If you met yourself, would you want to be friends with yourself?
“Hell yeah!” = You’re doing the right thing.
“Umm, I’m not sure” = You need to work on some things.
“Hell no!” = Get your ass working now.
What my internal growing pains are telling me is that I don’t like keeping myself tucked inside. It’s safe, but stifling. I don’t like keeping my words unsaid. I need to express them to feel and to be alive. I’ve been silent because I’ve wanted to keep the peace. But all I’ve done is create a war within myself. I must be able to be me and approve of myself before anyone else can, or whether or not anyone else wants to. It doesn’t matter. What we fear most is being alone – but what does it matter if you can’t even be with yourself? Who are you with then? I will no longer be a shell seeking acceptance; I will exude my own acceptance from my core. And those who are cool enough to enter my orbit will be let in. I don’t need everyone. I just need the right ones. Say yes to that.
She sat, waiting for her father to call her, but he never did
So she sat, waiting for a man to call her, but he never did
She was always confused
Never knowing which one of him she really wanted
A father, or a man who reminded her of him
So she waited and waited and waited
And asked God why he never came
She was tired of waiting
So she left
But she didn’t know where she was going
She was going to find someone who was not like him
But all she could find was his reflection
Is it my eyes? she asked herself
Or do I need new glasses?
It couldn’t possibly be that every man she encountered
Reminded her of the man she wanted to forget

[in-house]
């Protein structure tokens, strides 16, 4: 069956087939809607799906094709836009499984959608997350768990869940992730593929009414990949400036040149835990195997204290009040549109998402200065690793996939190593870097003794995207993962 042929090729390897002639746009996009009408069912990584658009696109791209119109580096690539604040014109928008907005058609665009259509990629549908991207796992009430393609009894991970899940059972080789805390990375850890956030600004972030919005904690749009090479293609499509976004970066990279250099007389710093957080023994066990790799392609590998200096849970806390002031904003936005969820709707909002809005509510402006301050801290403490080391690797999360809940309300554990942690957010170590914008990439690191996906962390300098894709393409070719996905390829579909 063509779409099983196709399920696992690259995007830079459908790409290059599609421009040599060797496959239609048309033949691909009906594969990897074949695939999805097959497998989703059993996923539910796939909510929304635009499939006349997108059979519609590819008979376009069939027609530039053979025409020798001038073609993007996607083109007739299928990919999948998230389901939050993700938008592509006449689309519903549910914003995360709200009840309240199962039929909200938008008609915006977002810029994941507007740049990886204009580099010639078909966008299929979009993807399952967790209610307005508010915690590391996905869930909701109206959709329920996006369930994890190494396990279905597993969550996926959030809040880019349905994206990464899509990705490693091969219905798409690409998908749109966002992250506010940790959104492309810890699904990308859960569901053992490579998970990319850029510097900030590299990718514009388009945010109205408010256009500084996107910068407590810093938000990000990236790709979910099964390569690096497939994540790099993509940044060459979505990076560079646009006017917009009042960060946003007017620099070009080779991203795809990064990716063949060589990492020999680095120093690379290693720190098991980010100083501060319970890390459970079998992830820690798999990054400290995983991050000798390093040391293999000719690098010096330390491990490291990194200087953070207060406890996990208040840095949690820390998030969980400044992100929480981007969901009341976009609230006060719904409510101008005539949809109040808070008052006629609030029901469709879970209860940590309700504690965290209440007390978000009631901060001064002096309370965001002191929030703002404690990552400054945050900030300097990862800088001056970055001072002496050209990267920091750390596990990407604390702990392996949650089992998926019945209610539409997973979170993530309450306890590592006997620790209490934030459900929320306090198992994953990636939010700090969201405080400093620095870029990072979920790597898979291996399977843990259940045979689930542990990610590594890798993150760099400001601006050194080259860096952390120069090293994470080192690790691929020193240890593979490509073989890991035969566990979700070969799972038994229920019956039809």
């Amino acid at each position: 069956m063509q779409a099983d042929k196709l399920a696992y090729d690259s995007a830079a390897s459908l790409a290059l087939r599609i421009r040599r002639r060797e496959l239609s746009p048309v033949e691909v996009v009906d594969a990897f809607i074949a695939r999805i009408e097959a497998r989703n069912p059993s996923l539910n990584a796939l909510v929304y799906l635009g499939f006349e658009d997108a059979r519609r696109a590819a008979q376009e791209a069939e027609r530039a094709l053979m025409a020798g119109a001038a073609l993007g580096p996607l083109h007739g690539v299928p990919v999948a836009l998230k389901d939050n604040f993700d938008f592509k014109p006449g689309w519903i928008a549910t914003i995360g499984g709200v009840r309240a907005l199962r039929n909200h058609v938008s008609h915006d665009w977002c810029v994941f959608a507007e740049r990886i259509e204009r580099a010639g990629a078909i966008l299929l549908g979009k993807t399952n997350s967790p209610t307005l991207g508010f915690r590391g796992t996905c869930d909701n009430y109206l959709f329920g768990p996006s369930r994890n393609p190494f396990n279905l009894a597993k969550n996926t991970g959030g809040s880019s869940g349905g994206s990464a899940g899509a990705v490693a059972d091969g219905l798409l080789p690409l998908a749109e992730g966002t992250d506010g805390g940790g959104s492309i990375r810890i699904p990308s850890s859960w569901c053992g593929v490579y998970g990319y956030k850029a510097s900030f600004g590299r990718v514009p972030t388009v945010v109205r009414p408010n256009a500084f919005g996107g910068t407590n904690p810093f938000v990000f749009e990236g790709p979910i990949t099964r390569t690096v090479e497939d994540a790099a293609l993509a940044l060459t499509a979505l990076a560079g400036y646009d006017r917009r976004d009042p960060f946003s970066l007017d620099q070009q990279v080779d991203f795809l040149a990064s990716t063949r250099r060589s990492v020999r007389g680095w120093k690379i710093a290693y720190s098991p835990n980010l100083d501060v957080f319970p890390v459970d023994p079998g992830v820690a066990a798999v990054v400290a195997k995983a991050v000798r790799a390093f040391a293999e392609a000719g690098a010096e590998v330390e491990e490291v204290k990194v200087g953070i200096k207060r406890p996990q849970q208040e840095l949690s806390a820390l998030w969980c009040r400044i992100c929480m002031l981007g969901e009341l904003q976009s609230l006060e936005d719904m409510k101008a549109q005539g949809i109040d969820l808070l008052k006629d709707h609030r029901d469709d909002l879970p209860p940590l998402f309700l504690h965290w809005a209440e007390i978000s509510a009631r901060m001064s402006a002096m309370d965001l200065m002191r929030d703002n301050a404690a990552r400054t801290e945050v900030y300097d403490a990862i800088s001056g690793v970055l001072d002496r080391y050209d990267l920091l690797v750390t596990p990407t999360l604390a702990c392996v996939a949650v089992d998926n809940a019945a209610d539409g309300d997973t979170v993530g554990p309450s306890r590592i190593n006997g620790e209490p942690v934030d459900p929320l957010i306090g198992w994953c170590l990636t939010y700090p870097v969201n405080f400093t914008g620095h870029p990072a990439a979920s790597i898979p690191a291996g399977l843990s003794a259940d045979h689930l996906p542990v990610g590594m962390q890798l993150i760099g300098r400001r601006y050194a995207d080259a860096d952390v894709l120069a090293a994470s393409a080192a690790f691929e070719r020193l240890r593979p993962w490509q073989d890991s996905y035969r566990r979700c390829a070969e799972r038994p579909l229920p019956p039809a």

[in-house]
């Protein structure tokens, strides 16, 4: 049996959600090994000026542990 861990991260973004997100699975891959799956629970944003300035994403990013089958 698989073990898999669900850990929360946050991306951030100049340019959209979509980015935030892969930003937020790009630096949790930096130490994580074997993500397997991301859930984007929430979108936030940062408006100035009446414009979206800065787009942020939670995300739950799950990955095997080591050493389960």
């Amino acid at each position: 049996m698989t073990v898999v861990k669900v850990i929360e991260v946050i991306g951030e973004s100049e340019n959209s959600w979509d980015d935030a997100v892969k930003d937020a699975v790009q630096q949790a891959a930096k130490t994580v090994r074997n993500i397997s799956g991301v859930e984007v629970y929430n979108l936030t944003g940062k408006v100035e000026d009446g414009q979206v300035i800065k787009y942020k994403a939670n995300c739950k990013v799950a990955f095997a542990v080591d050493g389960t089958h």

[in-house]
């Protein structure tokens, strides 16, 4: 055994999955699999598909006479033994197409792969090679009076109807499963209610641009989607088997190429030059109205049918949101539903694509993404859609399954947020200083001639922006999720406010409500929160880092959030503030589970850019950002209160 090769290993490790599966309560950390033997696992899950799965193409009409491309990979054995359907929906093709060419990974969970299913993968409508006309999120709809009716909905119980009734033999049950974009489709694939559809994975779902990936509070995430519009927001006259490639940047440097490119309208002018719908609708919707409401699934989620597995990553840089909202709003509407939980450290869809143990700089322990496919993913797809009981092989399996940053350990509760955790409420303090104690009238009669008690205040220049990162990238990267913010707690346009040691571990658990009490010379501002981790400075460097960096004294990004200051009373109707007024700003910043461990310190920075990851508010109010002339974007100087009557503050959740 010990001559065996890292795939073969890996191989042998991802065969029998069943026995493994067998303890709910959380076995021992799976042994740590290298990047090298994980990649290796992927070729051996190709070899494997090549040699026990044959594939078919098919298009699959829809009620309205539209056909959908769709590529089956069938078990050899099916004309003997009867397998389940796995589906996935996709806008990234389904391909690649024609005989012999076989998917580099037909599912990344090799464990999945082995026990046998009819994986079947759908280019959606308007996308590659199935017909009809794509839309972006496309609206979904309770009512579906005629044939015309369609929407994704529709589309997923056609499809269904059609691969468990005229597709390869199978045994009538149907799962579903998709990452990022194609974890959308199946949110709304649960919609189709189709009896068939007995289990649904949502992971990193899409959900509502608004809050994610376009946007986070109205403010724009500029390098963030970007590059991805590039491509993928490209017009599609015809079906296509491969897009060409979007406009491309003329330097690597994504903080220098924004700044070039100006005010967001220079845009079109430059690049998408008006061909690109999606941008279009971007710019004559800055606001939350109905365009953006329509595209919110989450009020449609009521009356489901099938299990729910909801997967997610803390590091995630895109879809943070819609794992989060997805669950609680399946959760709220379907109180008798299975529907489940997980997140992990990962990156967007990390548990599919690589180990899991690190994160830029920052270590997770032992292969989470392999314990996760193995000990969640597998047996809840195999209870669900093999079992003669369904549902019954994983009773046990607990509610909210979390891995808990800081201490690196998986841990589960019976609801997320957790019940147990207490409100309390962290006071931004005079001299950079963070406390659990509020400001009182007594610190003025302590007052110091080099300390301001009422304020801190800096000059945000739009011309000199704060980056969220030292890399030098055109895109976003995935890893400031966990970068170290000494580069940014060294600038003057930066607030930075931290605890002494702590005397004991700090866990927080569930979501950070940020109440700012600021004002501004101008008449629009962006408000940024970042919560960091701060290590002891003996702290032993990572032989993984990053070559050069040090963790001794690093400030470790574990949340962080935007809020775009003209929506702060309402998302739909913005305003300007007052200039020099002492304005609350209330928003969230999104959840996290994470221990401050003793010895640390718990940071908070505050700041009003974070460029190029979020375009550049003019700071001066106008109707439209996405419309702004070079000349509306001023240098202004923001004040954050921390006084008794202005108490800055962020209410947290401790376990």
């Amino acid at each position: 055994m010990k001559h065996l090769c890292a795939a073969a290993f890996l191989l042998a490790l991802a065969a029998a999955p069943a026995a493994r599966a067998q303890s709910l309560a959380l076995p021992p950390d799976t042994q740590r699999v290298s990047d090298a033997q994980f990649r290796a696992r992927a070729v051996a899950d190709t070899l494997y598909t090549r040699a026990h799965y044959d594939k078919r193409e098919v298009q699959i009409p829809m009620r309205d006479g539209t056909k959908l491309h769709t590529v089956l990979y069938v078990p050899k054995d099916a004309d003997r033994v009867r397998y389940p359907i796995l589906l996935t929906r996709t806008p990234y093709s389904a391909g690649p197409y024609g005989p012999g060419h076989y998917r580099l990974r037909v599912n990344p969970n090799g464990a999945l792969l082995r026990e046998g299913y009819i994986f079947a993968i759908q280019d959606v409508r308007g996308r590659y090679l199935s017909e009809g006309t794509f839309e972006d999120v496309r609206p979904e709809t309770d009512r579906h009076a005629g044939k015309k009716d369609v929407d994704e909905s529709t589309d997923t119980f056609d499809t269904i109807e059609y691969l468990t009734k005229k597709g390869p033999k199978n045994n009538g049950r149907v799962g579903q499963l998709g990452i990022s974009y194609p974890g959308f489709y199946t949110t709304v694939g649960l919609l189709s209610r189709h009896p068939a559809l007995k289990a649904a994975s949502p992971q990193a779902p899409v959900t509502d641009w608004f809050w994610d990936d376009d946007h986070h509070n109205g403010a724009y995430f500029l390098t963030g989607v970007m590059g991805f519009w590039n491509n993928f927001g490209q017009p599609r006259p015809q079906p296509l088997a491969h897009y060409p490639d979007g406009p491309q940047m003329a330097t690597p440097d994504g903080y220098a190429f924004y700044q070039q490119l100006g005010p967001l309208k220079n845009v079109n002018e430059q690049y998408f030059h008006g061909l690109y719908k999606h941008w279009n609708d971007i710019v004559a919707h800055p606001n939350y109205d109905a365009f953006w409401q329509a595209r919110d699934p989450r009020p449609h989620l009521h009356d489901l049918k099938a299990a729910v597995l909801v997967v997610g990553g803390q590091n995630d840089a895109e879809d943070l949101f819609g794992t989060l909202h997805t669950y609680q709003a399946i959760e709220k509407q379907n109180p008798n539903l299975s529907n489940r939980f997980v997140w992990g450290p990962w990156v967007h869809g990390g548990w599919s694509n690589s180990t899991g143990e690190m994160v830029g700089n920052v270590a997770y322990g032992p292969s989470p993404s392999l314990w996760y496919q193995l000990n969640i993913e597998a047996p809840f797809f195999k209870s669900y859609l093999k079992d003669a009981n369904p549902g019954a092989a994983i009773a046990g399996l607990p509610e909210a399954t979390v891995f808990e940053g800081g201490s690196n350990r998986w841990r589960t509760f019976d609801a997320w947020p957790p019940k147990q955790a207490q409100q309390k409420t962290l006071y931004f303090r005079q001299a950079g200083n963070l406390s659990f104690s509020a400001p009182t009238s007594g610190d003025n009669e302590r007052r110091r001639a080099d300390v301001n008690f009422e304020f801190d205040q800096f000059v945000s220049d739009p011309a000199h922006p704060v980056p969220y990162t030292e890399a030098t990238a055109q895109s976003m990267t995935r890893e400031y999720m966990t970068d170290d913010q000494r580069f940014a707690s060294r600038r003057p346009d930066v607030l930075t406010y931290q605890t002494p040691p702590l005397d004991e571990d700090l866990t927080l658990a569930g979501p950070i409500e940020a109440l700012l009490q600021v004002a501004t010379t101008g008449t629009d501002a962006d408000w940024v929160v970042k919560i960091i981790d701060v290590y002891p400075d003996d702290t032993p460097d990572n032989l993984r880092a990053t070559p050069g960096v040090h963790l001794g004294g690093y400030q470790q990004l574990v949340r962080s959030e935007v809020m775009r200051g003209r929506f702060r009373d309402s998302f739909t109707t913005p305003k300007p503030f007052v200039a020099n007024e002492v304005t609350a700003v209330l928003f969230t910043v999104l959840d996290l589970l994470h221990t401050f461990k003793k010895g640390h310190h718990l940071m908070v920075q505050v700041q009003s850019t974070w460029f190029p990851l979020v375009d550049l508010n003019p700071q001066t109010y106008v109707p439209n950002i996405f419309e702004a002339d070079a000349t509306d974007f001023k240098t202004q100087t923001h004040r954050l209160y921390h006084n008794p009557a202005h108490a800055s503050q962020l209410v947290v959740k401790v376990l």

Why does he keep following me? She wondered
Because I don’t even know what the son of a bitch looks like
She lied to herself
“Hello,” she said to a stranger. “My name is Mary. What’s yours?”
If she gave herself a new persona, maybe people wouldn’t know that she had been abandoned. In this world, she created herself. She was her own father and mother and trusted advisor.
“What’s your name?” She asked the stranger again
Unbeknownst to her, this stranger was also looking for something he’d lost
“Richard,” he said. Maybe Mary won’t know who I really am, he said to himself reassuringly.
“Wow, Richard,” she said. “You look like someone I know.”
“So do you,” he said.
“What are you doing tonight?” he asked Mary.
“Nothing much, you?” she answered him back.
“Meet me at the Adirondacks. There’s supposed to be a lot of fun happening around there,” he said.
“Ok!” She loved that someone wanted to invite her somewhere.
So she got dressed up in a fancy black dress and put on her best heels.
At 8:00 p.m. she showed up and waited…but he never came.
“Richard?” she shouted into the street, but got nothing in response.
“Richard?” she shouted, this time ten times louder. She wanted her voice to bring him in from wherever he was. But Richard was stuck in a traffic jam.
She left, just as he’d arrived. She swore to herself that she’d never date, or go out with, or make friends with someone named Richard again. I hate Richards, she said to herself. They’re so much trouble! And so untrustworthy.
She’s Still Looking
For what, she isn’t sure. But she knows it won’t be a man named Richard, or one who reminds her of her father.